Search Help Topics:

The Joint vs. Separate Analysis will separate the net capital gains or losses by taxpayer and spouse, up to the amounts allowed. You may deduct capital losses up to the amount of your capital gains plus $3,000 ($1,500 if married filing separately).

Taxpayers should first enter the data on a joint return. When doing so, there is a check box at the top of Form 1099-B Proceeds From Broker and Barter Exchange Transactions or within the Q&A on joint returns to indicate ownership of the Form 1099-B.

To review and/or modify the Joint vs. Separate Analysis:

  1. From within your TaxAct return (Online or Desktop), click Review to expand, then click Reports. On smaller devices, click in the upper left-hand corner, then select Review.
  2. On the screen titled Would you like to compare the benefits of filing joint vs. separate?, click Yes, let's run the comparison to proceed with the interview questions concerning the setup of the analysis.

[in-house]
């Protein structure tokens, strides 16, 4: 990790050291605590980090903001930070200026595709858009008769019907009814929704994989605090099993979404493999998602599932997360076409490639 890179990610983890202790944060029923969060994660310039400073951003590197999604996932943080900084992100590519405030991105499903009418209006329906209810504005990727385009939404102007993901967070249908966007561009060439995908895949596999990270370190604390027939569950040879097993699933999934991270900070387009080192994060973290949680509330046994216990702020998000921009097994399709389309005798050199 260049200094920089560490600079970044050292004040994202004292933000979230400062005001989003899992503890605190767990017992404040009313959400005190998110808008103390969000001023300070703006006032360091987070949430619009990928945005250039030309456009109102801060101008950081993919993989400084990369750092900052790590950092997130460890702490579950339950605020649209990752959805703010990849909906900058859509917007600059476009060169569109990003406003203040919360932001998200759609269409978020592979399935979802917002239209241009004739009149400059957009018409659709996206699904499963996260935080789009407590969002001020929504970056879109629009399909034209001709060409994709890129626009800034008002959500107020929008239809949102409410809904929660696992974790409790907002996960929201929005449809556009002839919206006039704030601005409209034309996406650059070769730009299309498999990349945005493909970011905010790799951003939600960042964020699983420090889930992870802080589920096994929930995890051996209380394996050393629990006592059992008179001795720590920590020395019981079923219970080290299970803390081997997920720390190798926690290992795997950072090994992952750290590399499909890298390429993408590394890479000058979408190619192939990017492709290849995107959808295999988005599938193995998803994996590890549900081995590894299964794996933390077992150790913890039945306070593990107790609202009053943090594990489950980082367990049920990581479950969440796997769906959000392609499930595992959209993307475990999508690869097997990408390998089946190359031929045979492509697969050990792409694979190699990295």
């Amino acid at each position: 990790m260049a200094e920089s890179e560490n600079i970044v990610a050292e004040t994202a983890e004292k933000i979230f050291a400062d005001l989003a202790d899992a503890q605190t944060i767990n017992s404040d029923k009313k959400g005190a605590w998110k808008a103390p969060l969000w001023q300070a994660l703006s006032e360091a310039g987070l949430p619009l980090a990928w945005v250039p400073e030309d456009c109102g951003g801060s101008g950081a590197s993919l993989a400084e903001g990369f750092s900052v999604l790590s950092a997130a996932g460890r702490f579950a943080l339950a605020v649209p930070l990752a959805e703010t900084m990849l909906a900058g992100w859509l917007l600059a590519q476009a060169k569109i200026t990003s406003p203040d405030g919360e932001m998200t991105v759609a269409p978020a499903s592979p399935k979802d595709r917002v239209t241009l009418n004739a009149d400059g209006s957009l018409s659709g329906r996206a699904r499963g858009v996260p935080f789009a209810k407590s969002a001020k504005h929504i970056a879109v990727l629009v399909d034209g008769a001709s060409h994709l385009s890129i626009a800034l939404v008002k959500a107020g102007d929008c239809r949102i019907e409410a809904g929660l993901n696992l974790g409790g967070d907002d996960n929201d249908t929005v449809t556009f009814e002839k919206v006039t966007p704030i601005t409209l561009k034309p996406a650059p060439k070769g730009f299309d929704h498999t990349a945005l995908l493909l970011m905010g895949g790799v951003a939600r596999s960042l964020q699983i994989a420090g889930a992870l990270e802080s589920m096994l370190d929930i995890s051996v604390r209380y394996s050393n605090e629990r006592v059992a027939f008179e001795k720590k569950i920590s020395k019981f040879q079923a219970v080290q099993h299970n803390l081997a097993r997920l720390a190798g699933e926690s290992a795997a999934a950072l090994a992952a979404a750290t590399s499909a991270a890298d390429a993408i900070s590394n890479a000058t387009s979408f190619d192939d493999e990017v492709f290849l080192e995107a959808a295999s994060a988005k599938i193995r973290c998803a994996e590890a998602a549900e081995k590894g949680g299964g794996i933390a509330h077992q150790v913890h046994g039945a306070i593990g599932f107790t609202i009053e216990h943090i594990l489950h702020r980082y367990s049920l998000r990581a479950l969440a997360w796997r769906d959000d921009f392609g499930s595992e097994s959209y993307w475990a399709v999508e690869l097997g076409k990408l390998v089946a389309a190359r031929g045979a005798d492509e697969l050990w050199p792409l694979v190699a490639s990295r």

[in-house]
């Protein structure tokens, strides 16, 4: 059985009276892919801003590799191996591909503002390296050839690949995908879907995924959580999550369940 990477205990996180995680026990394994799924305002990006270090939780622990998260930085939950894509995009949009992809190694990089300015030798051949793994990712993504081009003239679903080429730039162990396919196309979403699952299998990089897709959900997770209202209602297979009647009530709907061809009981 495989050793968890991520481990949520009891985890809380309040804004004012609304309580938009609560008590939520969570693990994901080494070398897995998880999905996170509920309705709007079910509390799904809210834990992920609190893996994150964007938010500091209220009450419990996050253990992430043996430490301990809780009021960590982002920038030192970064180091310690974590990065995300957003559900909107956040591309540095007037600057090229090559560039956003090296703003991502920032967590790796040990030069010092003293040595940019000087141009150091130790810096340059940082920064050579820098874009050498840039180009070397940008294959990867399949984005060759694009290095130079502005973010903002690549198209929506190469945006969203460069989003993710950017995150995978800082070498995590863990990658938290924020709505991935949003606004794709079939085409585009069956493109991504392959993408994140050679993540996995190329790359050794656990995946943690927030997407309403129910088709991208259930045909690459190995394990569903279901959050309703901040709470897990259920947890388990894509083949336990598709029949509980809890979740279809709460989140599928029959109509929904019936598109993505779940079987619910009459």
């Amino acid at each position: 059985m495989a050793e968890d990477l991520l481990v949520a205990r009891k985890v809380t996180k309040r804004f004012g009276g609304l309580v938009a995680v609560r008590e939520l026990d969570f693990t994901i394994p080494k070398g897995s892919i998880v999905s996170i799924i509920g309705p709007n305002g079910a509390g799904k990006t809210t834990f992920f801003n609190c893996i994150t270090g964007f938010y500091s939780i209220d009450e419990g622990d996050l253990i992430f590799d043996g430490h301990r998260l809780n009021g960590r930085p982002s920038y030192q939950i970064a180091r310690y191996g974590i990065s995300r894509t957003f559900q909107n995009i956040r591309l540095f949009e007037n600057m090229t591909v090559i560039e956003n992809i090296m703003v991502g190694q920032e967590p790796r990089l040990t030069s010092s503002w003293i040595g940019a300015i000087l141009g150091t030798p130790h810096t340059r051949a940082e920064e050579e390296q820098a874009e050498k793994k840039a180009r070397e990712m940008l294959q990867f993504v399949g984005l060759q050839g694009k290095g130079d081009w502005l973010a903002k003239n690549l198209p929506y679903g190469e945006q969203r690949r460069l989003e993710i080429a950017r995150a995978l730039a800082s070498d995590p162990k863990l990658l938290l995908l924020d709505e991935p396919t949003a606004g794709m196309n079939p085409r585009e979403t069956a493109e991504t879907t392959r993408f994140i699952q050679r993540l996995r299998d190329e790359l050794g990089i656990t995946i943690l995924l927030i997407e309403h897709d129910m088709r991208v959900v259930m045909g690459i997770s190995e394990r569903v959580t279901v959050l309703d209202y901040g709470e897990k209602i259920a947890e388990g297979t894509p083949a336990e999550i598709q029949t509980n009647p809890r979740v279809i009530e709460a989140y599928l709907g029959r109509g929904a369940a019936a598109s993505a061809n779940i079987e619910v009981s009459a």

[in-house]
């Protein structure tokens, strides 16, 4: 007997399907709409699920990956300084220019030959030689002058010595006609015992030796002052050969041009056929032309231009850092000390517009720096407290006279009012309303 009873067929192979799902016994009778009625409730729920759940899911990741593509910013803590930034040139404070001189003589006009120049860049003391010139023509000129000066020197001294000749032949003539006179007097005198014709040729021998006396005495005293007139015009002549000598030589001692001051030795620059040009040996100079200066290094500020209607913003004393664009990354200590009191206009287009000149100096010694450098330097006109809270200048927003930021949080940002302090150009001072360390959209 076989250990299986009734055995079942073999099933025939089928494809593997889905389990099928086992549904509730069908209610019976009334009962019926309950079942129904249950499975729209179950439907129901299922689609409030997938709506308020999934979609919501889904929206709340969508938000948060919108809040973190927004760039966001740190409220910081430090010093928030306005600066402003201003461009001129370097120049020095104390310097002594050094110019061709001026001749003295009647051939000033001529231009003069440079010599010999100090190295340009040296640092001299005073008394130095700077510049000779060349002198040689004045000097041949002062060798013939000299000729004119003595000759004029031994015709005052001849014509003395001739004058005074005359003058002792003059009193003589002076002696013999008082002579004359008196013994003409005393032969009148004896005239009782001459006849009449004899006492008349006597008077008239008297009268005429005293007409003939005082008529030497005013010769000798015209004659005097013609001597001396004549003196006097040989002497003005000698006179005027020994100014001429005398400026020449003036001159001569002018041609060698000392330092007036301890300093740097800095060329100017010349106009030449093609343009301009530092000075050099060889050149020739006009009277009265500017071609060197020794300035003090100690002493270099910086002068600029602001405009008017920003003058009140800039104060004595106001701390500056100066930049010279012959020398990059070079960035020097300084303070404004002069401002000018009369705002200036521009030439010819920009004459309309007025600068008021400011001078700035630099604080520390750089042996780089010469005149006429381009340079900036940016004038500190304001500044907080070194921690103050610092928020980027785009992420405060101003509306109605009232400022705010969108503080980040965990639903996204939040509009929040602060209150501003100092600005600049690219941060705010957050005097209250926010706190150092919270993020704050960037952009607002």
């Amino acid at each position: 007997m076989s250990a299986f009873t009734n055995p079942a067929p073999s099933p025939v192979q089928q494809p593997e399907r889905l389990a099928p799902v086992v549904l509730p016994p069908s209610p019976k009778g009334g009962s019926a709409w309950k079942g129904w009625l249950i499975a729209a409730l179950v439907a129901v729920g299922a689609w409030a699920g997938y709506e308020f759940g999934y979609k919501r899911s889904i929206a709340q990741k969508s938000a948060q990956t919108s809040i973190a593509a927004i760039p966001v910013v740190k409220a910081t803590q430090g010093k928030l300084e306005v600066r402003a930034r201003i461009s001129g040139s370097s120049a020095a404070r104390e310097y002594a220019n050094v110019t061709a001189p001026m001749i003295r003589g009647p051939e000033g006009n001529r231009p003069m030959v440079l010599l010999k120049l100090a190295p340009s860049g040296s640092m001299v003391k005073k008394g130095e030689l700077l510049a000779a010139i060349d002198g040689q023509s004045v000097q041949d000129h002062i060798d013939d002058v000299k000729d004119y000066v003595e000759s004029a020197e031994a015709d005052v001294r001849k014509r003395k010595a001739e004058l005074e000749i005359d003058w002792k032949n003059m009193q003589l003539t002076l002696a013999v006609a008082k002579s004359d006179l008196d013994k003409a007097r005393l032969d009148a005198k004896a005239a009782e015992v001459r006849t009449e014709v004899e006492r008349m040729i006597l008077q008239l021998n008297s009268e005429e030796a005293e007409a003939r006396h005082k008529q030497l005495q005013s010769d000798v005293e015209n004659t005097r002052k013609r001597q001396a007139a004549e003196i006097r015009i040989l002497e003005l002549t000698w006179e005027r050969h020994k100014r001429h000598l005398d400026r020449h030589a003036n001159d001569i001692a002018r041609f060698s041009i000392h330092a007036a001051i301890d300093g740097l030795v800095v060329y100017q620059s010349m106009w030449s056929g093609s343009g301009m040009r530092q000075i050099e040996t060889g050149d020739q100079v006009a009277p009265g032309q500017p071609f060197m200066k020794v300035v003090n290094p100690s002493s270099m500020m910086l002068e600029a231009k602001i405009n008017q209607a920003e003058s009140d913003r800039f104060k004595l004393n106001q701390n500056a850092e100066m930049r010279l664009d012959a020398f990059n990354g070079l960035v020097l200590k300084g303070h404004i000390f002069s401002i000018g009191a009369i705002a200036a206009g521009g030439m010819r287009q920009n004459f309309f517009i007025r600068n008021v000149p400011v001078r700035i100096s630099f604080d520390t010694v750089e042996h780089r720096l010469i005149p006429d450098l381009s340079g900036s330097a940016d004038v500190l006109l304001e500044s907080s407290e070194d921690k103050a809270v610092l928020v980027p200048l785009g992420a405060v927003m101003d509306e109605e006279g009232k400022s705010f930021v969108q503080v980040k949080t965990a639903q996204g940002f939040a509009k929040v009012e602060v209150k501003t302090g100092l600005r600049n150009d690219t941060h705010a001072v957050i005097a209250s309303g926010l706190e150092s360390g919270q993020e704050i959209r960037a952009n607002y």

There is no report in the program which shows capital gain transactions for each spouse on a joint return. However, TaxAct does provide a Short-Term and a Long-Term Capital Gains Summary report.

To review and/or print the short- or long-term capital gain summaries:

  1. From within your TaxAct return (Online or Desktop), click Review to expand, then click Reports. On smaller devices, click in the upper left-hand corner, then click Review.
  2. On the screen titled Capital Gain Summary, click either Short-Term Summary or Long-Term Summary to generate a report.

Note that any link in the information above is updated each year automatically and will take you to the most recent version of the document at the time it is accessed.


Was this helpful to you?